The field of cryptography has made incredible progress in the last several decades. With the formalization of security goals and the methods of provable security, we have achieved many privacy and integrity guarantees in a great variety of situations. However, all guarantees are limited by their assumptions on the model's adversaries. Edward Snowden's revelations of the participation of the National Security Agency (NSA) in the subversion of standardized cryptography have shown that powerful adversaries will not always act in the way that common cryptographic models assume. As such, it is important to continue to expand the capabilities of the adversaries in our models to match the capabilities and intentions of real world adversaries, and to examine the consequences on the security of our cryptography.
In this thesis, we study Algorithm Substitution Attacks (ASAs), which are one way to model this increase in adversary capability. In an ASA, an algorithm in a cryptographic scheme Λ is substituted for a subverted version. The goal of the adversary is to recover a secret that will allow them to compromise the security of Λ, while requiring that the attack is undetectable to the users of the scheme. This model was first formally described by Bellare, Paterson, and Rogaway (Crypto 2014), and allows for the possibility of a wide variety of cryptographic subversion techniques. Since their paper, many successful ASAs on various cryptographic primitives and potential countermeasures have been demonstrated.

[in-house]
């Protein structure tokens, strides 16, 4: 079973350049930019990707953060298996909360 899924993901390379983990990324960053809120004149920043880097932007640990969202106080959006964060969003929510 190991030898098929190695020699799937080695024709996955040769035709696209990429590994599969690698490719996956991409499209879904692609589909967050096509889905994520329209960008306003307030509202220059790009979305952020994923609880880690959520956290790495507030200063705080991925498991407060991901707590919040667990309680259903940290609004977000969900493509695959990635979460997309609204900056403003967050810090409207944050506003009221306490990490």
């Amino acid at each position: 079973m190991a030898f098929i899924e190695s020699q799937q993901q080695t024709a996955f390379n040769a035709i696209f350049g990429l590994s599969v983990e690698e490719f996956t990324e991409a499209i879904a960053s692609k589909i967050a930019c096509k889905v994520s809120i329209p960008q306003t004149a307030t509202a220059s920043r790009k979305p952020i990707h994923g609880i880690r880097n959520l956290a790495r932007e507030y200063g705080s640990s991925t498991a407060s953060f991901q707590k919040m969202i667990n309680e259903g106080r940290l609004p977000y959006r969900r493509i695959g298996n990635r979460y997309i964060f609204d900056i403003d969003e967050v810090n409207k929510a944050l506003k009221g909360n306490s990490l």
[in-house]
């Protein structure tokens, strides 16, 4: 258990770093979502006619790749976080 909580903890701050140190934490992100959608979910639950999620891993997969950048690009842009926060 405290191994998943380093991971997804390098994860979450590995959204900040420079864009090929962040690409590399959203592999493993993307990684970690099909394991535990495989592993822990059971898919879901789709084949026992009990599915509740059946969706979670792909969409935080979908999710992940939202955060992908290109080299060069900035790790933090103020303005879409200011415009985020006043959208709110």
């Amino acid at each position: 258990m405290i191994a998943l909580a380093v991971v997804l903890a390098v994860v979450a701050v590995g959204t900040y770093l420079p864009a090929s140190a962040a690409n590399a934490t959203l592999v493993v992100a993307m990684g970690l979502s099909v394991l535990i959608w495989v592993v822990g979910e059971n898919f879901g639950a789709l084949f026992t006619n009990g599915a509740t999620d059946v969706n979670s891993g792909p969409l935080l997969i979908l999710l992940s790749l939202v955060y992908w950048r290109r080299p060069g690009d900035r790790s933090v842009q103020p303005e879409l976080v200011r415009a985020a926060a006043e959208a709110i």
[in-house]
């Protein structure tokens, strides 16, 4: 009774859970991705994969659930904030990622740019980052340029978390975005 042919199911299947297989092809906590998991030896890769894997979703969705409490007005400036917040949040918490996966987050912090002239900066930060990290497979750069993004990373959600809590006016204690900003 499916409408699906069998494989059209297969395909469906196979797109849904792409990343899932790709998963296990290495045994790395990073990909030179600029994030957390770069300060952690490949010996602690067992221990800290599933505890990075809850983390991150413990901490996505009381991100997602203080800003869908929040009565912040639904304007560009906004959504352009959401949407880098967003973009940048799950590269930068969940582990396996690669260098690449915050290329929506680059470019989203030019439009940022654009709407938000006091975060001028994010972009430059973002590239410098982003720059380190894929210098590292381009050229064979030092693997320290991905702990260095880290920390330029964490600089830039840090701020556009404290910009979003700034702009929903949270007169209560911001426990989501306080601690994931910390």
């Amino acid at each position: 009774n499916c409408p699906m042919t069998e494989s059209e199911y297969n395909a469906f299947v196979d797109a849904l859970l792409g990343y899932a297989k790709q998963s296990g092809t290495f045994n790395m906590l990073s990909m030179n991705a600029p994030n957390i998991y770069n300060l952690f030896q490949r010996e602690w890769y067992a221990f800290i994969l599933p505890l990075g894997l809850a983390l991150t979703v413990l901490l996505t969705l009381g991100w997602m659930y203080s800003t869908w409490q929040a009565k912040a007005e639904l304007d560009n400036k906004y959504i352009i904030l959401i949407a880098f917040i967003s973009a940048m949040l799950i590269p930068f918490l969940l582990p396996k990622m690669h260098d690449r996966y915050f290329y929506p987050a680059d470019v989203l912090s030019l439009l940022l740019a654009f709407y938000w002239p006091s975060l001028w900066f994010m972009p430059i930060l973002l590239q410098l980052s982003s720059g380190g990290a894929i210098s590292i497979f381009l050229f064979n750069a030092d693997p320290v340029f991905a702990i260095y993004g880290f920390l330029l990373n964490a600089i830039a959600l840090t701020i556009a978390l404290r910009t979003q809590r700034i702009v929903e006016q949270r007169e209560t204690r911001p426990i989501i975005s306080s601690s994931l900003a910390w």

We will address several shortcomings in the existing literature. First, we formalize and study the use of state resets to detect ASAs. While state resets have been considered as a possible detection method since the first papers on ASAs, future works have only informally reasoned about the effect of state resets on ASAs. We show that many published ASAs that use state are detectable with simple practical methods relying on state resets. Second, we add to the study of asymmetric ASAs, where the ability to recover secrets is restricted to the attacker who implemented the ASA. We describe two asymmetric ASAs on symmetric encryption based on modifications to previous ASAs. We also generalize this result, allowing for any symmetric ASA (on any cryptographic scheme) satisfying certain properties to be transformed into an asymmetric ASA. This work demonstrates the broad application of the techniques first introduced by Bellare, Paterson, and Rogaway (Crypto 2014) and Bellare, Jaeger, and Kane (CCS 2015) and reinforces the need for precise definitions surrounding detectability of stateful ASAs.
2021-08-27T00:00:00Z